Jesus knew that he could work with the fish and loaves. But now he pointed the disciples back to the people: organize them, have them sit in an orderly fashion. Once Jesus had given thanks for the food, the disciples began distributing the food to the people. Have you ever considered that the “all-you-can-eat” supply of bread and fish continued to be multiplied in the hands of the disciples? This went on for a great while, because serving 5,000 people with only 12 waiters is a long lunch hour. Then when the remains of the food were gathered, there were 12 “doggie bags” for 12 disciples—how thoughtful of Jesus. [In the US, a doggie bag is what a restaurant guest uses to take home leftover food.] This was the third step: let the followers be hands-on and learn by doing.
During this miracle, the disciples were learning about the heart and power of Jesus. This story demonstrates how Jesus continued to reveal who he really is. Aren’t we on this continuum as well?
Jesus modeled intentional, practical actions in his relationships with people. He could’ve had the crowd line up and receive the blessing of food from his hands only. Instead, he gave the disciples a hands-on experience in learning to care for others, and get this, how to participate with Jesus. It’s a tangible intuition we need as we operate under his authority and presence as we serve others. This is a much-needed step that demands our attention. And I believe it to be the most important aspect of getting out of the way and providing the clear view to Jesus, the true Prophet and King. You noticed in our story that the crowd did not confuse the disciples for the Lord.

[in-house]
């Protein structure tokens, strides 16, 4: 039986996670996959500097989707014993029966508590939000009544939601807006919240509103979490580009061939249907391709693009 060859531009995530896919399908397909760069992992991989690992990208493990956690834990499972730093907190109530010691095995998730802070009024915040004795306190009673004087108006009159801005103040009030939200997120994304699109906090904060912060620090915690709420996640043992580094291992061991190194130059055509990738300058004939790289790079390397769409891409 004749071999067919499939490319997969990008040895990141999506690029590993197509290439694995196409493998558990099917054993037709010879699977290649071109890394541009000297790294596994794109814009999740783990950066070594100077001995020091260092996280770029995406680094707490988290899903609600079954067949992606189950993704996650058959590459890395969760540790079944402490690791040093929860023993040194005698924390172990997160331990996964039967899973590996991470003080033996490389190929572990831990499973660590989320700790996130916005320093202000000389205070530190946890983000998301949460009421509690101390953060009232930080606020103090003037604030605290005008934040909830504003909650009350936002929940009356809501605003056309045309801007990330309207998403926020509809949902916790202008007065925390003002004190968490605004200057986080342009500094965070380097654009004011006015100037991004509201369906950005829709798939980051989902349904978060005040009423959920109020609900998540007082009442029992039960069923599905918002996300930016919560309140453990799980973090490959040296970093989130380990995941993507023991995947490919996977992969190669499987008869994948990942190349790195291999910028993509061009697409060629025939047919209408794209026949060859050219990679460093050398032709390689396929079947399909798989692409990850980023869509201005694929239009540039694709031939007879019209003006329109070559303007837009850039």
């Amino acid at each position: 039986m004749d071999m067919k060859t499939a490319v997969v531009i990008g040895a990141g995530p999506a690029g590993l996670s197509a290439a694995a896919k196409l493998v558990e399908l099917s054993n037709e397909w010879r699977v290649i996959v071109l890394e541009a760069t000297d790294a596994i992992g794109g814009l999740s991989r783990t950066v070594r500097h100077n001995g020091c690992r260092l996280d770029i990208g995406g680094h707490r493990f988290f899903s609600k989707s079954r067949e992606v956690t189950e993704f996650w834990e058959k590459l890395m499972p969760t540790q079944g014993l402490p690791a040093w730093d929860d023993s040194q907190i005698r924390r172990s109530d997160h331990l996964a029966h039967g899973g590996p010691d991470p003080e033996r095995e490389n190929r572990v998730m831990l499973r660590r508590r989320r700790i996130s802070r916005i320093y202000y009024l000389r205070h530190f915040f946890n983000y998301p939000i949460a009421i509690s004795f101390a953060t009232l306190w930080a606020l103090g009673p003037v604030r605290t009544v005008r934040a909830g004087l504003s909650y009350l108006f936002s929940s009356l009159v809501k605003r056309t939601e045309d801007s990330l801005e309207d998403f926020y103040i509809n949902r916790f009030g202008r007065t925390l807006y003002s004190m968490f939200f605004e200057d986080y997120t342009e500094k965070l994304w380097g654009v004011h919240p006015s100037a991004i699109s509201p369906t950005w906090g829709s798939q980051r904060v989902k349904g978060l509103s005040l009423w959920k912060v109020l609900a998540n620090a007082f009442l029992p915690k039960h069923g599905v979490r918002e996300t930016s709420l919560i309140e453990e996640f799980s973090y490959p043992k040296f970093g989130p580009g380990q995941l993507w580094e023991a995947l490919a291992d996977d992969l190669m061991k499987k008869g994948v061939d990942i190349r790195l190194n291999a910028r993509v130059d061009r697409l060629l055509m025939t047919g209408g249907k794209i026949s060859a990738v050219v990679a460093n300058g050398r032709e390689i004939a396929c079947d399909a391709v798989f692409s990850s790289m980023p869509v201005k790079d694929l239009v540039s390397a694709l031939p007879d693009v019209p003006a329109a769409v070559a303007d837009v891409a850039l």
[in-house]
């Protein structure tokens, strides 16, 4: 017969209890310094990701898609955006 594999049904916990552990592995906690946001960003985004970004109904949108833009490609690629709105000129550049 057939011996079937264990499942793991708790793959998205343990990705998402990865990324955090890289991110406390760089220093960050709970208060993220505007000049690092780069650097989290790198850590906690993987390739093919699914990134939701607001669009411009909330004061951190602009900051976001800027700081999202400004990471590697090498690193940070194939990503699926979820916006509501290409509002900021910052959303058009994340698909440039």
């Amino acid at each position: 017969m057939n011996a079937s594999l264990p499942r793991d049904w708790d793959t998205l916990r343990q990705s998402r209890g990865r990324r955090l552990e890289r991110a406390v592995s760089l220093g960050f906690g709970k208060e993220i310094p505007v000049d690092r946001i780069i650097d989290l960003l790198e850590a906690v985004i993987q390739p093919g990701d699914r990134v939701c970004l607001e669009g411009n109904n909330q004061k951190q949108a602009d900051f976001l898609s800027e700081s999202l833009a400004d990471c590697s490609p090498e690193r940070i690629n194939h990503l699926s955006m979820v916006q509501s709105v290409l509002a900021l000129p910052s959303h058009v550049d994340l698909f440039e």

So, what are places and ways we can give our proteges the opportunity to join us, and ultimately join with Jesus as we seek to serve the purposes of the kingdom of heaven? This can be a great conversation among our ministry leaders and ministry teams. It can be as simple as recognizing a need, then seeing a child with simple provisions that can turn into a solution for a crowd of needy people.
The bottom line is that we want to disciple others like Jesus, all the while realizing that we cannot do this without his presence and power. Lord, help us follow in your tracks so that others follow as well, amen!
Following the true disciple maker,
6 thoughts on “Jesus—the True Disciple Maker”
Thanks much for this helpful contribution.
“Philip recognized they did NOT have sufficient funds in their ministry budget, but then…” a wonderful article – however a word was left out that should be added! thanks, Mike Read
Thanks! The commentary gives valuable insights into His disciples and our response to Jesus’ leadership! All hands on deck!
Thank you so much for sharing ❤️
Notice that Jesus saw a need, and he had compassion. We are his hands and feet now and the greatest evangelism we can do in this world is to love people, to show them that Jesus is here and his love is real. If the Holy Spirit shows you a need, chances are you have what it takes to fill it.
Thanks Greg, we need to expect the impossible even in the physical world we live in, nothing is impossible with God.